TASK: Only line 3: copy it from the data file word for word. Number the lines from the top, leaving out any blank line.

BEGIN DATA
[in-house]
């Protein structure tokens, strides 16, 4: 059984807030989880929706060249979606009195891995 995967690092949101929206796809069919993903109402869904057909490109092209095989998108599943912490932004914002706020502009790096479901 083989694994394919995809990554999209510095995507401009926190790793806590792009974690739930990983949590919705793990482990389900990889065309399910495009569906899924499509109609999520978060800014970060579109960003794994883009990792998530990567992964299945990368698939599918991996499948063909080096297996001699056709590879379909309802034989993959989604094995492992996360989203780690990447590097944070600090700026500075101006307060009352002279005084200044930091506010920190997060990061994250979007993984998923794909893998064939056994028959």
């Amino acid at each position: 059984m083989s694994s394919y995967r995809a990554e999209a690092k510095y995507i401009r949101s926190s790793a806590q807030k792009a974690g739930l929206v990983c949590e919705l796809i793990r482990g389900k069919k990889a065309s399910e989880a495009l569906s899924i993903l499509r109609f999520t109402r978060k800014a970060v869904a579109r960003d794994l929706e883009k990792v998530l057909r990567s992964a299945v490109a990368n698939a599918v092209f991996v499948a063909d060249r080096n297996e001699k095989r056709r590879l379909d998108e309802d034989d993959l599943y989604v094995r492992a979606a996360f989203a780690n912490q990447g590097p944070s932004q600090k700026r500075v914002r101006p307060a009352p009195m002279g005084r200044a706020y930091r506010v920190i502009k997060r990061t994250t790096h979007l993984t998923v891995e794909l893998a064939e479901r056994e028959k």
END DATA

């Amino acid at each position: 059984m083989s694994s394919y995967r995809a990554e999209a690092k510095y995507i401009r949101s926190s790793a806590q807030k792009a974690g739930l929206v990983c949590e919705l796809i793990r482990g389900k069919k990889a065309s399910e989880a495009l569906s899924i993903l499509r109609f999520t109402r978060k800014a970060v869904a579109r960003d794994l929706e883009k990792v998530l057909r990567s992964a299945v490109a990368n698939a599918v092209f991996v499948a063909d060249r080096n297996e001699k095989r056709r590879l379909d998108e309802d034989d993959l599943y989604v094995r492992a979606a996360f989203a780690n912490q990447g590097p944070s932004q600090k700026r500075v914002r101006p307060a009352p009195m002279g005084r200044a706020y930091r506010v920190i502009k997060r990061t994250t790096h979007l993984t998923v891995e794909l893998a064939e479901r056994e028959k």